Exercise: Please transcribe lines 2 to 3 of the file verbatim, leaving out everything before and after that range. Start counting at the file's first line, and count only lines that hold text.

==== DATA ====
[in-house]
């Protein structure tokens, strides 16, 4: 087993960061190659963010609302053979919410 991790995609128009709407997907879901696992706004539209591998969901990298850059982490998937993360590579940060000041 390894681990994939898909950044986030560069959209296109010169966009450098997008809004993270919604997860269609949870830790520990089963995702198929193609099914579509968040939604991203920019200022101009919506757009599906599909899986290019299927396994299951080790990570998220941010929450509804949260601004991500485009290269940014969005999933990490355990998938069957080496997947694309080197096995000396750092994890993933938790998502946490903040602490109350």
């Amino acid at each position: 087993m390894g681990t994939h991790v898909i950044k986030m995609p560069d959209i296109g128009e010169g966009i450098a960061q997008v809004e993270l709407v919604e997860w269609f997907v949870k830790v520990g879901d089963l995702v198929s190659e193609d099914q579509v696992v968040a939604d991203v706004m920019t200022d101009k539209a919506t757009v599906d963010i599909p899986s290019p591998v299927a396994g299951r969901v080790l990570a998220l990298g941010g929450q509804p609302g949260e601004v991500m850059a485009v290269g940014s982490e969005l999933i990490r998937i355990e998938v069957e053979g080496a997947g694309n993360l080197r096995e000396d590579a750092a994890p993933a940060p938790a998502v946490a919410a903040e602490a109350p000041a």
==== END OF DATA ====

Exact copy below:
């Protein structure tokens, strides 16, 4: 087993960061190659963010609302053979919410 991790995609128009709407997907879901696992706004539209591998969901990298850059982490998937993360590579940060000041 390894681990994939898909950044986030560069959209296109010169966009450098997008809004993270919604997860269609949870830790520990089963995702198929193609099914579509968040939604991203920019200022101009919506757009599906599909899986290019299927396994299951080790990570998220941010929450509804949260601004991500485009290269940014969005999933990490355990998938069957080496997947694309080197096995000396750092994890993933938790998502946490903040602490109350």
């Amino acid at each position: 087993m390894g681990t994939h991790v898909i950044k986030m995609p560069d959209i296109g128009e010169g966009i450098a960061q997008v809004e993270l709407v919604e997860w269609f997907v949870k830790v520990g879901d089963l995702v198929s190659e193609d099914q579509v696992v968040a939604d991203v706004m920019t200022d101009k539209a919506t757009v599906d963010i599909p899986s290019p591998v299927a396994g299951r969901v080790l990570a998220l990298g941010g929450q509804p609302g949260e601004v991500m850059a485009v290269g940014s982490e969005l999933i990490r998937i355990e998938v069957e053979g080496a997947g694309n993360l080197r096995e000396d590579a750092a994890p993933a940060p938790a998502v946490a919410a903040e602490a109350p000041a």